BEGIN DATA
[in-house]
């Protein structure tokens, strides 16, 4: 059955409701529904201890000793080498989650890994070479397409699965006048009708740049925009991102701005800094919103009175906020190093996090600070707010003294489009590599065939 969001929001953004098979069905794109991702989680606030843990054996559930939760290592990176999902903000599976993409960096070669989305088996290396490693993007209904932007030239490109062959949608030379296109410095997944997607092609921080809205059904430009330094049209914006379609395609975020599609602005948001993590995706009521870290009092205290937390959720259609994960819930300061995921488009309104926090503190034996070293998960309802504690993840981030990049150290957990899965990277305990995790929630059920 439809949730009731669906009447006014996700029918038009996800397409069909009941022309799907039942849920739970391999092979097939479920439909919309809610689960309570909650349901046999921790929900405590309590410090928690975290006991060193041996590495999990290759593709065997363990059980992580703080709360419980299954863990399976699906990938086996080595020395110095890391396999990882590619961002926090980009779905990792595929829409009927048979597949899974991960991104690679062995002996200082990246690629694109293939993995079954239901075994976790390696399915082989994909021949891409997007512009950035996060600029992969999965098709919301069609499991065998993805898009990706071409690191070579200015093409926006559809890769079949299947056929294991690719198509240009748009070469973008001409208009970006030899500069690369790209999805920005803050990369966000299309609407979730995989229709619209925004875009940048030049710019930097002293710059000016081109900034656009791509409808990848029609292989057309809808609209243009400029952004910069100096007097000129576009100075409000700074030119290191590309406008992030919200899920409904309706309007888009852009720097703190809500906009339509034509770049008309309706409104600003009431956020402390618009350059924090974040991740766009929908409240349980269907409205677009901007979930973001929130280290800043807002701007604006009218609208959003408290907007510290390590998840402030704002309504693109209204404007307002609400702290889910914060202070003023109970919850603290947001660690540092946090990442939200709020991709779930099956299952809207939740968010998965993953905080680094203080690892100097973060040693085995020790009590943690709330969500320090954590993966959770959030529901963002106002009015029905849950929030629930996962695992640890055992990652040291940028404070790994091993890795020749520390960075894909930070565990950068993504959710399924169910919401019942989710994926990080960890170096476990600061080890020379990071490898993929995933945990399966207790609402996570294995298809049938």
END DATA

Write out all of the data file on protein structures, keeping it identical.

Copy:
[in-house]
């Protein structure tokens, strides 16, 4: 059955409701529904201890000793080498989650890994070479397409699965006048009708740049925009991102701005800094919103009175906020190093996090600070707010003294489009590599065939 969001929001953004098979069905794109991702989680606030843990054996559930939760290592990176999902903000599976993409960096070669989305088996290396490693993007209904932007030239490109062959949608030379296109410095997944997607092609921080809205059904430009330094049209914006379609395609975020599609602005948001993590995706009521870290009092205290937390959720259609994960819930300061995921488009309104926090503190034996070293998960309802504690993840981030990049150290957990899965990277305990995790929630059920 439809949730009731669906009447006014996700029918038009996800397409069909009941022309799907039942849920739970391999092979097939479920439909919309809610689960309570909650349901046999921790929900405590309590410090928690975290006991060193041996590495999990290759593709065997363990059980992580703080709360419980299954863990399976699906990938086996080595020395110095890391396999990882590619961002926090980009779905990792595929829409009927048979597949899974991960991104690679062995002996200082990246690629694109293939993995079954239901075994976790390696399915082989994909021949891409997007512009950035996060600029992969999965098709919301069609499991065998993805898009990706071409690191070579200015093409926006559809890769079949299947056929294991690719198509240009748009070469973008001409208009970006030899500069690369790209999805920005803050990369966000299309609407979730995989229709619209925004875009940048030049710019930097002293710059000016081109900034656009791509409808990848029609292989057309809808609209243009400029952004910069100096007097000129576009100075409000700074030119290191590309406008992030919200899920409904309706309007888009852009720097703190809500906009339509034509770049008309309706409104600003009431956020402390618009350059924090974040991740766009929908409240349980269907409205677009901007979930973001929130280290800043807002701007604006009218609208959003408290907007510290390590998840402030704002309504693109209204404007307002609400702290889910914060202070003023109970919850603290947001660690540092946090990442939200709020991709779930099956299952809207939740968010998965993953905080680094203080690892100097973060040693085995020790009590943690709330969500320090954590993966959770959030529901963002106002009015029905849950929030629930996962695992640890055992990652040291940028404070790994091993890795020749520390960075894909930070565990950068993504959710399924169910919401019942989710994926990080960890170096476990600061080890020379990071490898993929995933945990399966207790609402996570294995298809049938």